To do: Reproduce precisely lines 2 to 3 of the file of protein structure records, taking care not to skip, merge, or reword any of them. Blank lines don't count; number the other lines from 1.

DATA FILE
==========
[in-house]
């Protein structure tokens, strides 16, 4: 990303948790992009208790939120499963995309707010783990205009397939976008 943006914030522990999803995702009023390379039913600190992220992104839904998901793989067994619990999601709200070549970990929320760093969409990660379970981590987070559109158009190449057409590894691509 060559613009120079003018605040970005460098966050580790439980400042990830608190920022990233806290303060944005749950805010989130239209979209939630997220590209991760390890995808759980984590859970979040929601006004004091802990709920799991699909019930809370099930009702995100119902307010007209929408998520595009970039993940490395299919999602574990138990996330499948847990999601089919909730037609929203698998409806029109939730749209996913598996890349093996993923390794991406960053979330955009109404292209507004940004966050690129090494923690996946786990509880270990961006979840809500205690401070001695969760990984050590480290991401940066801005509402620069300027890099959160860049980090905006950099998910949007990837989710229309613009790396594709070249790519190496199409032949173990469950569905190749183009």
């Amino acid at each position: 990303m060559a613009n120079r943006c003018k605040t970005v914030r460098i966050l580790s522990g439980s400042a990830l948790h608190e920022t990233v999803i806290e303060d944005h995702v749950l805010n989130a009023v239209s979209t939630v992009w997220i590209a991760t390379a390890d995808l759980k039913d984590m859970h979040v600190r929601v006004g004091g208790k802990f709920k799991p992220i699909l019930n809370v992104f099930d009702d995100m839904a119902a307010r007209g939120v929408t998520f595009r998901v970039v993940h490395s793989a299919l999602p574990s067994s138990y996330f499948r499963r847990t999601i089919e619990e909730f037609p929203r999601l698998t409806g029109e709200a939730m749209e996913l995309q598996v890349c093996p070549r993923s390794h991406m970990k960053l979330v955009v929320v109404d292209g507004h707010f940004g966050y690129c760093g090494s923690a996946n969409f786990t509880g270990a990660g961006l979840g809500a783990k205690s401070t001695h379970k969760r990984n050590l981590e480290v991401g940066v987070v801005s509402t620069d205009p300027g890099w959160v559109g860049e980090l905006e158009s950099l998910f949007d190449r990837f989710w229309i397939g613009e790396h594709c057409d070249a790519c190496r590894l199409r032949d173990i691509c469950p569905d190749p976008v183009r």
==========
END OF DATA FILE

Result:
């Protein structure tokens, strides 16, 4: 990303948790992009208790939120499963995309707010783990205009397939976008 943006914030522990999803995702009023390379039913600190992220992104839904998901793989067994619990999601709200070549970990929320760093969409990660379970981590987070559109158009190449057409590894691509 060559613009120079003018605040970005460098966050580790439980400042990830608190920022990233806290303060944005749950805010989130239209979209939630997220590209991760390890995808759980984590859970979040929601006004004091802990709920799991699909019930809370099930009702995100119902307010007209929408998520595009970039993940490395299919999602574990138990996330499948847990999601089919909730037609929203698998409806029109939730749209996913598996890349093996993923390794991406960053979330955009109404292209507004940004966050690129090494923690996946786990509880270990961006979840809500205690401070001695969760990984050590480290991401940066801005509402620069300027890099959160860049980090905006950099998910949007990837989710229309613009790396594709070249790519190496199409032949173990469950569905190749183009």
């Amino acid at each position: 990303m060559a613009n120079r943006c003018k605040t970005v914030r460098i966050l580790s522990g439980s400042a990830l948790h608190e920022t990233v999803i806290e303060d944005h995702v749950l805010n989130a009023v239209s979209t939630v992009w997220i590209a991760t390379a390890d995808l759980k039913d984590m859970h979040v600190r929601v006004g004091g208790k802990f709920k799991p992220i699909l019930n809370v992104f099930d009702d995100m839904a119902a307010r007209g939120v929408t998520f595009r998901v970039v993940h490395s793989a299919l999602p574990s067994s138990y996330f499948r499963r847990t999601i089919e619990e909730f037609p929203r999601l698998t409806g029109e709200a939730m749209e996913l995309q598996v890349c093996p070549r993923s390794h991406m970990k960053l979330v955009v929320v109404d292209g507004h707010f940004g966050y690129c760093g090494s923690a996946n969409f786990t509880g270990a990660g961006l979840g809500a783990k205690s401070t001695h379970k969760r990984n050590l981590e480290v991401g940066v987070v801005s509402t620069d205009p300027g890099w959160v559109g860049e980090l905006e158009s950099l998910f949007d190449r990837f989710w229309i397939g613009e790396h594709c057409d070249a790519c190496r590894l199409r032949d173990i691509c469950p569905d190749p976008v183009r």